Finally, France aimed to build a strong republic with a solid central power. For almost a century, fragile coalitions, weak executive power and short-lived governments characterized the French parliamentary system. In 1958, as decolonization in Africa and Asia strained the French political system, de Gaulle pushed for reform, introducing a semi-presidential system in which strong presidents were elected for seven-year terms (the term was eventually reduced to five years). The resulting structure featured a two-round voting system whose main goals were to ensure that the president had robust democratic legitimacy and to prevent fringe political parties from attaining power. The system also relied on infinite layers of public administration, a constant attribute of the French state, and on inflation-fueled employment thanks to a fluctuating franc.

Throughout the postwar years France has guarded its national sovereignty jealously. Despite the European Economic Community's progress between the late 1950s and the early 1960s, when barriers to trade were lifted and an internal market was created, French leaders remained skeptical of initiatives that could weaken France's autonomy on noneconomic issues. For instance, in 1954, the French Parliament rejected (and thus halted) a plan to create a European Defense Community. In 1966, France temporarily withdrew its representatives from the European Commission to protest plans to reduce the participating governments' role in administering the bloc's agricultural policy.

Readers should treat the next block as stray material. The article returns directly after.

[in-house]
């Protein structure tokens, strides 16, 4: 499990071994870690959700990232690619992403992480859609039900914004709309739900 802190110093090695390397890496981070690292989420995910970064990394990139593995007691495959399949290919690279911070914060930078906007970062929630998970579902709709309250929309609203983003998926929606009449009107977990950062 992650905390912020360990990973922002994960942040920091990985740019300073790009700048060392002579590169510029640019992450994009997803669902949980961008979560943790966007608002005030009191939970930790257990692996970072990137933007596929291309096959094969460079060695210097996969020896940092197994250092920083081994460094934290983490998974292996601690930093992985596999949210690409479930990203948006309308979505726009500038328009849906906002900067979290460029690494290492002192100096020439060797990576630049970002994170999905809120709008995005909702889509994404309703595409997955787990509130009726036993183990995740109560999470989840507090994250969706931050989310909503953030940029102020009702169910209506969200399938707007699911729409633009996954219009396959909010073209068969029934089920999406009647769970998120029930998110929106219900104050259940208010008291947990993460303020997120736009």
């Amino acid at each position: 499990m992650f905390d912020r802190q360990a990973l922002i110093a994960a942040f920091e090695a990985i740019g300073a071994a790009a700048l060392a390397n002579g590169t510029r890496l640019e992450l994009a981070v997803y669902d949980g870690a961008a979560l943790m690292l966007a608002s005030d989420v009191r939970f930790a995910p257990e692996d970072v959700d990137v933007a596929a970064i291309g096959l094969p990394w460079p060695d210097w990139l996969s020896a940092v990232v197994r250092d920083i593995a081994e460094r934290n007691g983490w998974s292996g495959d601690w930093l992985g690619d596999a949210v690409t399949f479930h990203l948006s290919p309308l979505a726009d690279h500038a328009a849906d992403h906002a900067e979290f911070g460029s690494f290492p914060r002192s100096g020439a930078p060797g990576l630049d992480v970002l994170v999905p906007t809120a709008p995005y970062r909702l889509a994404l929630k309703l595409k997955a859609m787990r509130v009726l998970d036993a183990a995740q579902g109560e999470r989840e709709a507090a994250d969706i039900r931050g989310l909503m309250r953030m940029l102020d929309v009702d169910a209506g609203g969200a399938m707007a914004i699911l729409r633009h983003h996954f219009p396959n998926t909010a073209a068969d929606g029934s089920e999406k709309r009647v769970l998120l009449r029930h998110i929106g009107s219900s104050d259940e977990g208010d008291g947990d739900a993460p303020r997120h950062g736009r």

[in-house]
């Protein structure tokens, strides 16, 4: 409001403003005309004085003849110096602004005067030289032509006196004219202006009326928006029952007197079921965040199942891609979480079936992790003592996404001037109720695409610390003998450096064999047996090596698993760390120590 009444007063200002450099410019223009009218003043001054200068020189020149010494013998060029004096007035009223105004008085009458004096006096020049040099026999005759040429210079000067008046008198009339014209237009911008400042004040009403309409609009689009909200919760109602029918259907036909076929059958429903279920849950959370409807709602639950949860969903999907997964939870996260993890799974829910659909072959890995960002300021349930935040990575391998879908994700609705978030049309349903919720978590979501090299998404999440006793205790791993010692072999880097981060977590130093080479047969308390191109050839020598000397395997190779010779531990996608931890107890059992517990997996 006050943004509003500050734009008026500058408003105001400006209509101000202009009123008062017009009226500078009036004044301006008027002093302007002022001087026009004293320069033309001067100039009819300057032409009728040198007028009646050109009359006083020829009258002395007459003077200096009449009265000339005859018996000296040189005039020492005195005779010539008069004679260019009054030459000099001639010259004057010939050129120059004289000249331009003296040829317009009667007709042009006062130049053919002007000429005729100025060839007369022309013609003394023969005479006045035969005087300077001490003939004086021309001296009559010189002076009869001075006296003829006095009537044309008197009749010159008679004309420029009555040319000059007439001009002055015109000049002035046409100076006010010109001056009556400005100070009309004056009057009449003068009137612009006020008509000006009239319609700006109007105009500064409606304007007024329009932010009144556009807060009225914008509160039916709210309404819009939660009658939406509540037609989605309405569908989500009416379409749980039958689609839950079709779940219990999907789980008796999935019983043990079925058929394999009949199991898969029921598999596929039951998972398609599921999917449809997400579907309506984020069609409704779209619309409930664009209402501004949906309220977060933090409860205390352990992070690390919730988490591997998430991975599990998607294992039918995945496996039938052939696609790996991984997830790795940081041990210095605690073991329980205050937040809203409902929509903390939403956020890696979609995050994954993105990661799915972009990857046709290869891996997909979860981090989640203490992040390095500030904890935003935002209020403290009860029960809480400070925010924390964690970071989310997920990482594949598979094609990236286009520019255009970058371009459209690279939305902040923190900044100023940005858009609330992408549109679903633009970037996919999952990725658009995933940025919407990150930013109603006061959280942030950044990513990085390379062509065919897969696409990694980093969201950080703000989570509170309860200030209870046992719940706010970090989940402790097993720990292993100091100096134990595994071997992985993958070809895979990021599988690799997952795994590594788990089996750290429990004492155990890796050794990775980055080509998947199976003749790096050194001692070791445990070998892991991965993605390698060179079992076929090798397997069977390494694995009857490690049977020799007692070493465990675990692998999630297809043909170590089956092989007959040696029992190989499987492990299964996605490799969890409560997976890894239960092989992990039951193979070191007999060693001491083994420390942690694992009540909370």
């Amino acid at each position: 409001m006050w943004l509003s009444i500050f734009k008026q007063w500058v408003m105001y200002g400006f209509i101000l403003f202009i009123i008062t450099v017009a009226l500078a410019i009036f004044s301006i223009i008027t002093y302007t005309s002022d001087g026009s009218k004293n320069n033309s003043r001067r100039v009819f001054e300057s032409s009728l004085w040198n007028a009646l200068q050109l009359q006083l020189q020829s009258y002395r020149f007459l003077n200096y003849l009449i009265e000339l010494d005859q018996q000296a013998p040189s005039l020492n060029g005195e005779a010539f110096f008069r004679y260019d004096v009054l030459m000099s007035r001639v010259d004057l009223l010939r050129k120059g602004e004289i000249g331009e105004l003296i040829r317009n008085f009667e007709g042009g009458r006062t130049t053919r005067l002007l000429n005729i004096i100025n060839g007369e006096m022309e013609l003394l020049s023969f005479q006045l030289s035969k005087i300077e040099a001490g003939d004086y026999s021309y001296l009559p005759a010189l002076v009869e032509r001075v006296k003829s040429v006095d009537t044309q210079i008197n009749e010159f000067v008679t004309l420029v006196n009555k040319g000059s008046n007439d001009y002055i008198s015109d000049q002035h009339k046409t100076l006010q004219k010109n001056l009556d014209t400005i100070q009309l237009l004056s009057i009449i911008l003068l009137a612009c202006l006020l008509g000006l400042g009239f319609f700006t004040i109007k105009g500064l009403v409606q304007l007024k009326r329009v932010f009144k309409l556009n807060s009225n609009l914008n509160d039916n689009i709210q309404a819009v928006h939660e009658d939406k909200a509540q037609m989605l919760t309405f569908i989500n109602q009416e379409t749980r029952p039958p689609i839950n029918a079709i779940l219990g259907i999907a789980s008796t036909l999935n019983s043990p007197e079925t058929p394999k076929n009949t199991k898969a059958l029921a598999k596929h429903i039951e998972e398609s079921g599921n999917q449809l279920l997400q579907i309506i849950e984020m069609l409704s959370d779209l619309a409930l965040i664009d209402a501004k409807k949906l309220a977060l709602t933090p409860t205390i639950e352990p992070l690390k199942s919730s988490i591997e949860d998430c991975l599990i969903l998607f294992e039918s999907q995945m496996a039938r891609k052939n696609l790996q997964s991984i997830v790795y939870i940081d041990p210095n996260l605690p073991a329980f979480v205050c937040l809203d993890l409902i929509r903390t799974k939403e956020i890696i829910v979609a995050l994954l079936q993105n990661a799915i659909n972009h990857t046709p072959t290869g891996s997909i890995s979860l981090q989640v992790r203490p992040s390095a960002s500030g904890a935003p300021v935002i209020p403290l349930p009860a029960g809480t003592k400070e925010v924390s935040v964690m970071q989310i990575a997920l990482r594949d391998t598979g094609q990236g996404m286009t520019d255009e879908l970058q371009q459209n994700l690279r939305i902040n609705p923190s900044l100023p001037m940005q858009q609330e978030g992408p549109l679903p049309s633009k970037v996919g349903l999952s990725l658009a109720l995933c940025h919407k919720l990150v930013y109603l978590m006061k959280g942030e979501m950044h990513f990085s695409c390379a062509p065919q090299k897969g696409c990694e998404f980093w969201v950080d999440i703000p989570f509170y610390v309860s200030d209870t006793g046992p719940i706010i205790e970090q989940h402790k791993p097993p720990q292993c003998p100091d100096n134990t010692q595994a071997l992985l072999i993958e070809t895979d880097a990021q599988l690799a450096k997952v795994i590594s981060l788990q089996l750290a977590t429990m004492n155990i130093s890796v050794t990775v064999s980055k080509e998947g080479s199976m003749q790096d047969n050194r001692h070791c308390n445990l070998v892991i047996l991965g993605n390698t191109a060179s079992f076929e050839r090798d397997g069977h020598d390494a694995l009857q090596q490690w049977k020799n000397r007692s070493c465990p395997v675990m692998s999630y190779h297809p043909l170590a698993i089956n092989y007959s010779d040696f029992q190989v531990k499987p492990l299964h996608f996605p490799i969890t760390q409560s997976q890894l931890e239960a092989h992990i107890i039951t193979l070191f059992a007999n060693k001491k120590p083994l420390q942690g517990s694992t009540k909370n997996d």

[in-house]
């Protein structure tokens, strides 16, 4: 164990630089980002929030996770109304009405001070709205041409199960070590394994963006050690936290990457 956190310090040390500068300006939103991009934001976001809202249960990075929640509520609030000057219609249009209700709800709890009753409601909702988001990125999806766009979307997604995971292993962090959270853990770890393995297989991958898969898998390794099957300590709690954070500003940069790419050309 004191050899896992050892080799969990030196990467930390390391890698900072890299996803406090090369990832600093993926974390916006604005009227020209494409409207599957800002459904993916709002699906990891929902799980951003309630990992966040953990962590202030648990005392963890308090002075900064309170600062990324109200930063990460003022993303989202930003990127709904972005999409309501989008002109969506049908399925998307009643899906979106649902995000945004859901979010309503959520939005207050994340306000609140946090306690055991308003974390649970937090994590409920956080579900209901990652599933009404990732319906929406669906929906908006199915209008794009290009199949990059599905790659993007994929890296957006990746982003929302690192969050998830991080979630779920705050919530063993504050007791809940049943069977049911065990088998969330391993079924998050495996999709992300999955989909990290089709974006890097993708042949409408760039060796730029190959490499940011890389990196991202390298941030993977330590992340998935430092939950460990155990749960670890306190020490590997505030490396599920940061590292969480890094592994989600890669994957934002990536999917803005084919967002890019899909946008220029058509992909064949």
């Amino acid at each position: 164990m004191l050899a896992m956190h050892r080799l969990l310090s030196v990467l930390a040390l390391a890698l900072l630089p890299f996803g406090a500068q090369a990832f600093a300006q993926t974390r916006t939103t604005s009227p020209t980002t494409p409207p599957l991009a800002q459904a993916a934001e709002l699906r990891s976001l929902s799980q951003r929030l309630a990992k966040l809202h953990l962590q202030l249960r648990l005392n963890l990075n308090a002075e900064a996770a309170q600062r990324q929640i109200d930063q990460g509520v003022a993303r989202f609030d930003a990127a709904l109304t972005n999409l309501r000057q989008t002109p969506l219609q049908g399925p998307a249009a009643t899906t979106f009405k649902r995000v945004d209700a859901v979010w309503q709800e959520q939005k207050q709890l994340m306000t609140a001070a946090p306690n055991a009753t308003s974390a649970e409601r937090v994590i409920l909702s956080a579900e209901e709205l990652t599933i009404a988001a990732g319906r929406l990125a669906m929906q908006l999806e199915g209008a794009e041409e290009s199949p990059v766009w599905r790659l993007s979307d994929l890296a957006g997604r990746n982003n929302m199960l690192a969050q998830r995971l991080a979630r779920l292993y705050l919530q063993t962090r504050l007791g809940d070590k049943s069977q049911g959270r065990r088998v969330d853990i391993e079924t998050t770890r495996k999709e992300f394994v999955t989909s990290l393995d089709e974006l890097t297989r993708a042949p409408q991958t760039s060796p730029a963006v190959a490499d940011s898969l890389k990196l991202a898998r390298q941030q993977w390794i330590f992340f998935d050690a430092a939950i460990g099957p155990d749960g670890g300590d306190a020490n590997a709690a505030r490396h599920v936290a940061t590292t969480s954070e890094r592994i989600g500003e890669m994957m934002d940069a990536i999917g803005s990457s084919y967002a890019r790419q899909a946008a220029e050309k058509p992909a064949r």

Strategy Under Strain

But over the past two decades, France's economy has been flagging. Average gross domestic product growth fell from 2.2 percent for the 1995-2004 period to just 0.7 percent for the 2005-2014 period, and unemployment has been above the EU average most years in the past decade. France's elaborate bureaucratic system still provides around a quarter of all jobs, but at the cost of high taxes and public debt levels. The country's complex labor regulations and generous employment benefits often inhibit job creation. Furthermore, eurozone membership prevents Paris from devaluing its currency to boost competitiveness, and France's share of world exports has contracted since the start of the century.